Global investors keen on opportunities in India, say industry executives

Sandeep Naik - Managing Director and Head of General Atlantic's business in India and Southeast Asia - said there hasn't been a better time to be an entrepreneur in India than now.

New Delhi: Global investors are keen on investing in startups in India, with over USD 2 trillion worth of liquidity being available for entrepreneurs as they tap into opportunities across sectors like health-tech, ed-tech and social commerce, according to industry executives.

Speaking at the 25th Wharton India Economic Forum, Sandeep Naik - Managing Director and Head of General Atlantic's business in India and Southeast Asia - said there hasn't been a better time to be an entrepreneur in India than now.

"There is so much global liquidity...we have over USD 2 trillion of dry powder on the investing side that's waiting to back great entrepreneurs...there are tons of investors that will line up outside your door to make it happen," he said.

Naik added that he is bullish in segments like health tech, social commerce, and video streaming that have seen much activity in the recent past.

"I am very bullish about health tech, it is going to be a huge opportunity going forward because just like education, there's going to be an explosion on the health tech side, somebody is going to come, address it, and create massive companies. Social commerce is a big theme," he said.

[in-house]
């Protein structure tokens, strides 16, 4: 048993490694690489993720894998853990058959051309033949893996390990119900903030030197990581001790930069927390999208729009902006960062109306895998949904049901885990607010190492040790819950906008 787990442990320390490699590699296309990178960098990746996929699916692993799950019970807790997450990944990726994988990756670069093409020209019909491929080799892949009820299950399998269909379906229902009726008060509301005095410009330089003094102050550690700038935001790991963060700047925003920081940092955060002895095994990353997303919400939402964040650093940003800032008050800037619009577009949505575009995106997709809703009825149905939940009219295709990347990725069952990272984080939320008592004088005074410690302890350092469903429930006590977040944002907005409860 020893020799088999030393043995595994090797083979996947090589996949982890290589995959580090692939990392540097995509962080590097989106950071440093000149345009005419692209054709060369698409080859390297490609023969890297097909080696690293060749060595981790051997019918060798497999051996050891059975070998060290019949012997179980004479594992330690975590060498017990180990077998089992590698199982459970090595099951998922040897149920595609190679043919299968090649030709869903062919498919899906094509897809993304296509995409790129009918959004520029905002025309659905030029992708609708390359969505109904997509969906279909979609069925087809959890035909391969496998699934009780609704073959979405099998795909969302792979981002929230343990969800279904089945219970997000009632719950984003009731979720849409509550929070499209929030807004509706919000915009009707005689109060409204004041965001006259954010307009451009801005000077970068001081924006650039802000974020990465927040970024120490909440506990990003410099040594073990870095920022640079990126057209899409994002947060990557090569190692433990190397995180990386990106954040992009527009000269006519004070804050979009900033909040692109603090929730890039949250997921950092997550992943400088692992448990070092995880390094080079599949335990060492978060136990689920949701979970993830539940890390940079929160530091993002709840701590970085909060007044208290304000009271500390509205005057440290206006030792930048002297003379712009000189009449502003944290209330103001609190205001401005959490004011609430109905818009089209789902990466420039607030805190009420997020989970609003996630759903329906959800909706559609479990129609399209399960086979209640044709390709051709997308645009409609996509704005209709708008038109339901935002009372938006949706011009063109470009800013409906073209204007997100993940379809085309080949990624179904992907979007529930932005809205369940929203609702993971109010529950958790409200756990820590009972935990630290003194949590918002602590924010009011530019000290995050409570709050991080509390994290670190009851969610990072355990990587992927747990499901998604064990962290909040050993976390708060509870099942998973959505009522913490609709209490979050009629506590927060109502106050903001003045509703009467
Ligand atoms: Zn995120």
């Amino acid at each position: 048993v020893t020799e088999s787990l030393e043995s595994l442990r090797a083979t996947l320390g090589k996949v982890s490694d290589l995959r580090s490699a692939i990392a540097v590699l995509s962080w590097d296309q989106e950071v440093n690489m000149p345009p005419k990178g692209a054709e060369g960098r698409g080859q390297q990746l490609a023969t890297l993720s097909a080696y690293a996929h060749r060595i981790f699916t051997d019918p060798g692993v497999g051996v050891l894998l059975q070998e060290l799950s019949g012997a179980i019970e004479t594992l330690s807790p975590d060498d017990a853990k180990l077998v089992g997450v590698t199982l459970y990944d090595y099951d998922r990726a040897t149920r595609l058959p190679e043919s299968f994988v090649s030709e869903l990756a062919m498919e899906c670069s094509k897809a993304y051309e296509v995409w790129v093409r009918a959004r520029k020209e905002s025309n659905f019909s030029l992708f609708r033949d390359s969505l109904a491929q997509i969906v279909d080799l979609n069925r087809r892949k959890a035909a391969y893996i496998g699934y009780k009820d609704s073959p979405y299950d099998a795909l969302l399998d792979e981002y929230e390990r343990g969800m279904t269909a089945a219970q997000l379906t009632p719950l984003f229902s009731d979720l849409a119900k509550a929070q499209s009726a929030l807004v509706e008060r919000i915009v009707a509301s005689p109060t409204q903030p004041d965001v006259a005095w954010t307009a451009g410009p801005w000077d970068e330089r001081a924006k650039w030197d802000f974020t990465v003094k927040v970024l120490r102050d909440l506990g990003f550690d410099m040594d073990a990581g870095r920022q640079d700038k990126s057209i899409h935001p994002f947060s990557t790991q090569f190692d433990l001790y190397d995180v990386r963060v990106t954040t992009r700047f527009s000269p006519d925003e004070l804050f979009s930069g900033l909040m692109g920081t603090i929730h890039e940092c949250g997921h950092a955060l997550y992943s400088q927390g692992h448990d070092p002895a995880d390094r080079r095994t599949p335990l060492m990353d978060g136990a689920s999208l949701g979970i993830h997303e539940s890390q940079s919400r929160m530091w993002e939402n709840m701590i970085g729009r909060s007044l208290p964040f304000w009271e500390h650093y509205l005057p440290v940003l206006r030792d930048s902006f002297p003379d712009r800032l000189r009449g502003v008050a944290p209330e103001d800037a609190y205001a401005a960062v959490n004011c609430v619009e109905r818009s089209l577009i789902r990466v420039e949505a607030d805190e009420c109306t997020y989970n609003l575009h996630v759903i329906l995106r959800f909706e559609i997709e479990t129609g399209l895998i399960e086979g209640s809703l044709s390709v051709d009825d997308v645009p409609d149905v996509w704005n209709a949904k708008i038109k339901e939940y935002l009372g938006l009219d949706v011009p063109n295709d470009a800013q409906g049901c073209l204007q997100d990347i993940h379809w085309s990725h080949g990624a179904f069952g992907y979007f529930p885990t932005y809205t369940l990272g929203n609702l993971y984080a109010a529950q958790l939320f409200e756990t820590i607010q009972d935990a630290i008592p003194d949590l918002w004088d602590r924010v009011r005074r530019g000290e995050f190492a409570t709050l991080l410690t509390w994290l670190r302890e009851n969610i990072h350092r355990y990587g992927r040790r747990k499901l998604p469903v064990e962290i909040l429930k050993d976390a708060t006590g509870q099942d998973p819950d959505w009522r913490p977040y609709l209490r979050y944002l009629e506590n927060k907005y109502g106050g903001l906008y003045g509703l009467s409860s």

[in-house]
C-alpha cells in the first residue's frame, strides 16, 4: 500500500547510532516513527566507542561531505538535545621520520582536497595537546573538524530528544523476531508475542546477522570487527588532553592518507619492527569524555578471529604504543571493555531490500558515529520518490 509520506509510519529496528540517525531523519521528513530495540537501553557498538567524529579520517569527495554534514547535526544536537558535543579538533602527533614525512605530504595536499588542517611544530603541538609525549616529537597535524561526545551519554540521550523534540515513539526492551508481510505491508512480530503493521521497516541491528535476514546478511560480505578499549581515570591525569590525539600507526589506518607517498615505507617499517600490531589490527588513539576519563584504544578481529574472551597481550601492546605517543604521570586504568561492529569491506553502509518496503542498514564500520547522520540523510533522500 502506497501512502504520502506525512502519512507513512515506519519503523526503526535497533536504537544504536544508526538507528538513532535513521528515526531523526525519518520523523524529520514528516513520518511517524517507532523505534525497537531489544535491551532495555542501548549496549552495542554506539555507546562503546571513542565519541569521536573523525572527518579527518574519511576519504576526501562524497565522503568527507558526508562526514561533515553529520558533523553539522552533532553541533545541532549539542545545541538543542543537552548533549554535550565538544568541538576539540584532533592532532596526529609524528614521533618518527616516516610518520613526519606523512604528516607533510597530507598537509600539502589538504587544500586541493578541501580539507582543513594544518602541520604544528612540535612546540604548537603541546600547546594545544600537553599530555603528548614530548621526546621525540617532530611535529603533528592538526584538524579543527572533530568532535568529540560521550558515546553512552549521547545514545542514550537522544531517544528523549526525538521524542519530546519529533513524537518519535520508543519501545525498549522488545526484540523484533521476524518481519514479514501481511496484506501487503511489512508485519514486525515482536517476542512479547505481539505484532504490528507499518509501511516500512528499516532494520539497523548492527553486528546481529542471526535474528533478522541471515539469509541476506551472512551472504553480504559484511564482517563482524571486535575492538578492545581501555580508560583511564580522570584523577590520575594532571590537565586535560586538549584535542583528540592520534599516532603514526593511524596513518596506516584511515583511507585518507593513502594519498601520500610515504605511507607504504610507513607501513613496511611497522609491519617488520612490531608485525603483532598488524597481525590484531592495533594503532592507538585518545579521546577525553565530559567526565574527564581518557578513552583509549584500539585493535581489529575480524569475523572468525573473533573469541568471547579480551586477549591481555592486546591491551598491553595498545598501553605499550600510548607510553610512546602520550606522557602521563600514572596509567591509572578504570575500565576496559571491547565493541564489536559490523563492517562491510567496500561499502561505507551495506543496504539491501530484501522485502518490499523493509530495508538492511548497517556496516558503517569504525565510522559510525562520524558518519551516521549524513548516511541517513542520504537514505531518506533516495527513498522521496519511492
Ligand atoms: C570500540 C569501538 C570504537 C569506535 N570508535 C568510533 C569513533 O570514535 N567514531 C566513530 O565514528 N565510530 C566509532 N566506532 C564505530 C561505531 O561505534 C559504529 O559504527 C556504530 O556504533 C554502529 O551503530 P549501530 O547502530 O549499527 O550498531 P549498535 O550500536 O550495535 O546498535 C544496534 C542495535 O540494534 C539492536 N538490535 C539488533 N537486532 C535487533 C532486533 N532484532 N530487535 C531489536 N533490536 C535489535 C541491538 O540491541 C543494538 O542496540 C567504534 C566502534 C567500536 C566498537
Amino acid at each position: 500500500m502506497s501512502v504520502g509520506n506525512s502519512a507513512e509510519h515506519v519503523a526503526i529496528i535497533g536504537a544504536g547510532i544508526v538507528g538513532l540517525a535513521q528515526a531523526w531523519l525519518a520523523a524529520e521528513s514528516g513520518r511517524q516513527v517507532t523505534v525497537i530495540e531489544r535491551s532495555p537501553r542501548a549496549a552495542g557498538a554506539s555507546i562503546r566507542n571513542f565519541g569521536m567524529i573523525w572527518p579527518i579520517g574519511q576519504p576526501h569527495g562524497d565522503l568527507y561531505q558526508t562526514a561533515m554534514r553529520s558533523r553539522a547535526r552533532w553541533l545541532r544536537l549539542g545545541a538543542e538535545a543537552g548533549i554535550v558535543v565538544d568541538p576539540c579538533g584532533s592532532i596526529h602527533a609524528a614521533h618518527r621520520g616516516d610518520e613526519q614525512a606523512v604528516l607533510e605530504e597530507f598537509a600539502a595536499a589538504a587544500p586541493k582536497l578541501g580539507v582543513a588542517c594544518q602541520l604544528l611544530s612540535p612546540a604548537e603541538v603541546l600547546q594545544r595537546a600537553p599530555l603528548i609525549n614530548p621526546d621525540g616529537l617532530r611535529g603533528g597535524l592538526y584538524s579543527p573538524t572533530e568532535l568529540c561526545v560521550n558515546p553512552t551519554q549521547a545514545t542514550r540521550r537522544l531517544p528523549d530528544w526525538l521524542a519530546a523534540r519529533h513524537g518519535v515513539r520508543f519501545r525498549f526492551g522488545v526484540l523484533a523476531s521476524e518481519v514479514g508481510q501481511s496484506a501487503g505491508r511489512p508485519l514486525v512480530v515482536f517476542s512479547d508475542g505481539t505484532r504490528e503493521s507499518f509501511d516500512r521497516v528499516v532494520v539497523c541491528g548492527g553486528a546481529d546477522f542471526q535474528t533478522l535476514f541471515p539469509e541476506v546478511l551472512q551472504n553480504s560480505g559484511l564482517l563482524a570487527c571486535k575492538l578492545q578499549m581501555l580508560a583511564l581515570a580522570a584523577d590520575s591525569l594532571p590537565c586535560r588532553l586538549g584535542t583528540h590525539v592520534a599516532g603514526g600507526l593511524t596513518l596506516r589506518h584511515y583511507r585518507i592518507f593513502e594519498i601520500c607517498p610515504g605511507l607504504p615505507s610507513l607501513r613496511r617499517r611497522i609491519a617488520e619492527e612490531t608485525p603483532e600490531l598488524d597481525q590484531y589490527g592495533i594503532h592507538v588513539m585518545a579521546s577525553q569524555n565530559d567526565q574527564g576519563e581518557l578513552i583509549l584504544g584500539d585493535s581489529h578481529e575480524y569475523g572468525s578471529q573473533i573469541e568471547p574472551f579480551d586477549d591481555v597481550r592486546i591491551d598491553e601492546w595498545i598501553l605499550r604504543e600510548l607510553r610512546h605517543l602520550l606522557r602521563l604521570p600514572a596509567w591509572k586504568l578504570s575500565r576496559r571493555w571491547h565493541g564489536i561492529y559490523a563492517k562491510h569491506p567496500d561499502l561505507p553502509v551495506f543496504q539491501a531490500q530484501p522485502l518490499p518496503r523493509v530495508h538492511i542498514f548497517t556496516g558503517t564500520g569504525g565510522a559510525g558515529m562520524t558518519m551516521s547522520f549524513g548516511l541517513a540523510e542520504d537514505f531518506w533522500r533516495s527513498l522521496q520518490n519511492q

He added that live streaming is really taking off and a bunch of short video apps are coming up as well, and so VOD (video on demand) has become a big segment to go after because through that, one can engage in commerce as well.

"There are things happening around finTech, around life sciences, biotech that we get excited about, there are so many things," he said.

Facebook India Head Ajit Mohan said entrepreneurs would be successful when building a business for the long term.

"I don't think there is a market for trading ideas. I think there are a lot of people with ideas who kind of want to build something very quickly, but the reality is, it is hard work and a lot of focus on execution, and entrepreneurs who say I'm here for the next 10-15-20 years to build something deep (are the ones who are successful)," he added.

He noted that organisations also need to work on opportunities with depth and scale, especially in countries like India.

"I would pick education and healthcare (as big opportunities) because it seems like these are two sectors where India can really offer solutions for the world, even as it builds answers for itself. We have a large population, and it'll be explosive if we can line them up through learning and education," Mohan said.


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